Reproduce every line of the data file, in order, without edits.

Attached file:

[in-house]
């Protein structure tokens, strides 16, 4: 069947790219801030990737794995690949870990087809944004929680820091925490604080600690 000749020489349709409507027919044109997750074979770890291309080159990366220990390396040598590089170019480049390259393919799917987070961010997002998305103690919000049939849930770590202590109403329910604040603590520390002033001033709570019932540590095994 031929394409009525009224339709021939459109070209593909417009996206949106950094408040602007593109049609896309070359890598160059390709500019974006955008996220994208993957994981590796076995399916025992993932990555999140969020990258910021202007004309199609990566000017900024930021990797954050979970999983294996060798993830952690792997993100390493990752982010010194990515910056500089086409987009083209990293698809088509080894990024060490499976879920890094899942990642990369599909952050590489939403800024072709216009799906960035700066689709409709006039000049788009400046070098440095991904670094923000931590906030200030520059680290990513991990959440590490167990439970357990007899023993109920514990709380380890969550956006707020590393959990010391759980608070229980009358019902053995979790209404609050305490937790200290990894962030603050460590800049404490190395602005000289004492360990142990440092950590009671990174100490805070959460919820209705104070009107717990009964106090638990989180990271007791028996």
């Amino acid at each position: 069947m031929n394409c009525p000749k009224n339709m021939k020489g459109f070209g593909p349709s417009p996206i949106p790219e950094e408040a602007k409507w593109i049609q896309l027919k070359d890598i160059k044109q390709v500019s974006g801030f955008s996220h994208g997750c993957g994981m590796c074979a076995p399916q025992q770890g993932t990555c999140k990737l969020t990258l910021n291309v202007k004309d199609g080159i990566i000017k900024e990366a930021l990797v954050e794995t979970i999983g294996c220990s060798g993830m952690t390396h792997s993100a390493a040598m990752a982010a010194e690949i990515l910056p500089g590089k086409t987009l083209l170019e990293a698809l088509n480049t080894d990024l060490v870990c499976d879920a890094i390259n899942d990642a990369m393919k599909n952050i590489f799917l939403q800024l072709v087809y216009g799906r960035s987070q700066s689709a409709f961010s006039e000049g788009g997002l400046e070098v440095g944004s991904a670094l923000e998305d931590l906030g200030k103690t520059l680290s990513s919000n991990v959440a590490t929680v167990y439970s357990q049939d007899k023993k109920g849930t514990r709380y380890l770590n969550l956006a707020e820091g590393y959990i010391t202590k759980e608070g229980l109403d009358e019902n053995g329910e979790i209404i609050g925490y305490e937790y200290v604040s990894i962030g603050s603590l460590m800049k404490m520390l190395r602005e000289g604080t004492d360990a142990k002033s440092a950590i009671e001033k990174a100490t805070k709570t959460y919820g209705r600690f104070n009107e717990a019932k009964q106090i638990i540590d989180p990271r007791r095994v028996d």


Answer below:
[in-house]
């Protein structure tokens, strides 16, 4: 069947790219801030990737794995690949870990087809944004929680820091925490604080600690 000749020489349709409507027919044109997750074979770890291309080159990366220990390396040598590089170019480049390259393919799917987070961010997002998305103690919000049939849930770590202590109403329910604040603590520390002033001033709570019932540590095994 031929394409009525009224339709021939459109070209593909417009996206949106950094408040602007593109049609896309070359890598160059390709500019974006955008996220994208993957994981590796076995399916025992993932990555999140969020990258910021202007004309199609990566000017900024930021990797954050979970999983294996060798993830952690792997993100390493990752982010010194990515910056500089086409987009083209990293698809088509080894990024060490499976879920890094899942990642990369599909952050590489939403800024072709216009799906960035700066689709409709006039000049788009400046070098440095991904670094923000931590906030200030520059680290990513991990959440590490167990439970357990007899023993109920514990709380380890969550956006707020590393959990010391759980608070229980009358019902053995979790209404609050305490937790200290990894962030603050460590800049404490190395602005000289004492360990142990440092950590009671990174100490805070959460919820209705104070009107717990009964106090638990989180990271007791028996």
């Amino acid at each position: 069947m031929n394409c009525p000749k009224n339709m021939k020489g459109f070209g593909p349709s417009p996206i949106p790219e950094e408040a602007k409507w593109i049609q896309l027919k070359d890598i160059k044109q390709v500019s974006g801030f955008s996220h994208g997750c993957g994981m590796c074979a076995p399916q025992q770890g993932t990555c999140k990737l969020t990258l910021n291309v202007k004309d199609g080159i990566i000017k900024e990366a930021l990797v954050e794995t979970i999983g294996c220990s060798g993830m952690t390396h792997s993100a390493a040598m990752a982010a010194e690949i990515l910056p500089g590089k086409t987009l083209l170019e990293a698809l088509n480049t080894d990024l060490v870990c499976d879920a890094i390259n899942d990642a990369m393919k599909n952050i590489f799917l939403q800024l072709v087809y216009g799906r960035s987070q700066s689709a409709f961010s006039e000049g788009g997002l400046e070098v440095g944004s991904a670094l923000e998305d931590l906030g200030k103690t520059l680290s990513s919000n991990v959440a590490t929680v167990y439970s357990q049939d007899k023993k109920g849930t514990r709380y380890l770590n969550l956006a707020e820091g590393y959990i010391t202590k759980e608070g229980l109403d009358e019902n053995g329910e979790i209404i609050g925490y305490e937790y200290v604040s990894i962030g603050s603590l460590m800049k404490m520390l190395r602005e000289g604080t004492d360990a142990k002033s440092a950590i009671e001033k990174a100490t805070k709570t959460y919820g209705r600690f104070n009107e717990a019932k009964q106090i638990i540590d989180p990271r007791r095994v028996d």